There are quite a few different retirement options out there and many specifically designed for small businesses

If you are a small business owner, you may be seeing a slight uptick in your business – and your confidence. In fact, many small business owners are starting to think about hiring a few more people, and perhaps even offering a few employee benefits again … such as a retirement savings plan. Stuart Robertson of Forbes recently wrote a brief, concise overview of the top three retirement plans available for small businesses (those with 25 or fewer employees).

Before you start researching options, Forbes suggests you ask yourself these five questions:

  1. Can I afford a match for my employees?
  2. Do I want to allow employees to contribute to the plan?
  3. If so, will some want to save more than $11,500 a year?
  4. Do I need flexibility to access the funds prior to retirement for emergencies?
  5. How important are managing future taxes (a Roth option) versus my tax needs today?

Your answers to these questions will help you choose between what Forbes considers the top three options: the 401(k), the SEP IRA, and the SIMPLE IRA.

The 401(k), which is probably the most well known, is also the most versatile in that you can choose to match employee contributions or not and provide a vesting schedule. It’s also versatile for employees in that you can enable penalty-free access to the funds (by way of loans) and offer “catch-up” contribution opportunities to employees over age 50. Finally, you could also elect for Roth 401(k)s that switch taxation to contribution rather than distribution, if you or your employees fear higher taxes in the future.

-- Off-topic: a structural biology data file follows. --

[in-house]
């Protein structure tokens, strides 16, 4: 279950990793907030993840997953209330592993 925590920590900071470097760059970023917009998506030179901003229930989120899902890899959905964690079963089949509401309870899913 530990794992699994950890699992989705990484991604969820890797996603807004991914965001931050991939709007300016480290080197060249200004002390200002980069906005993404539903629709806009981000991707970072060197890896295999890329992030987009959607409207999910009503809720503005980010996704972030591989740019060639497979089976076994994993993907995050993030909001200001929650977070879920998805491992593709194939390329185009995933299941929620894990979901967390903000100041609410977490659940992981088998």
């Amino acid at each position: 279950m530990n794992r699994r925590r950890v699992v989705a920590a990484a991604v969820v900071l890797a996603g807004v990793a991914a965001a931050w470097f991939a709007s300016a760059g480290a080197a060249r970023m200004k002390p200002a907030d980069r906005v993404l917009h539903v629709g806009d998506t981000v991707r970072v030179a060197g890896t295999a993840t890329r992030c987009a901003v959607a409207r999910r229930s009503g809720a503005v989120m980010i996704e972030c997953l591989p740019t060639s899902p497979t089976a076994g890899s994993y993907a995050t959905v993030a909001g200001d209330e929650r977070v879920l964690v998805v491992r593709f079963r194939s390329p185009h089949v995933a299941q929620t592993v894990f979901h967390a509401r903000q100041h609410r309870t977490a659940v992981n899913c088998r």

The SEP IRA, or “Simplified Employee Pensions” is exactly that, the modern equivalent of a pension. It means that only the employer contributes to the fund, and must do so for all employees, rather than the employee contributing and the employer matching or not. The penalties are generally smaller, and it’s fairly easy to start, but this is because it is fairly stripped down in comparison to the 401(k) as there is no Roth, no catch-up contributing, no profit-sharing, and no loan option.

The SIMPLE IRA or the Savings Incentive Match PLan for Employees, offers the third option and lies somewhere in between the previous two. It is affordable, like the SEP IRA, but it operates by employer matching of employee contributions and offers catch-up options. Nonetheless, it is not quite as expansive as the 401(k), offering fewer options and having smaller contributions allowances.

These of course, are just outlines to get the ball rolling, and although more information can be found in the original article (which has a helpful chart) you will also want to consult your professional advisor.


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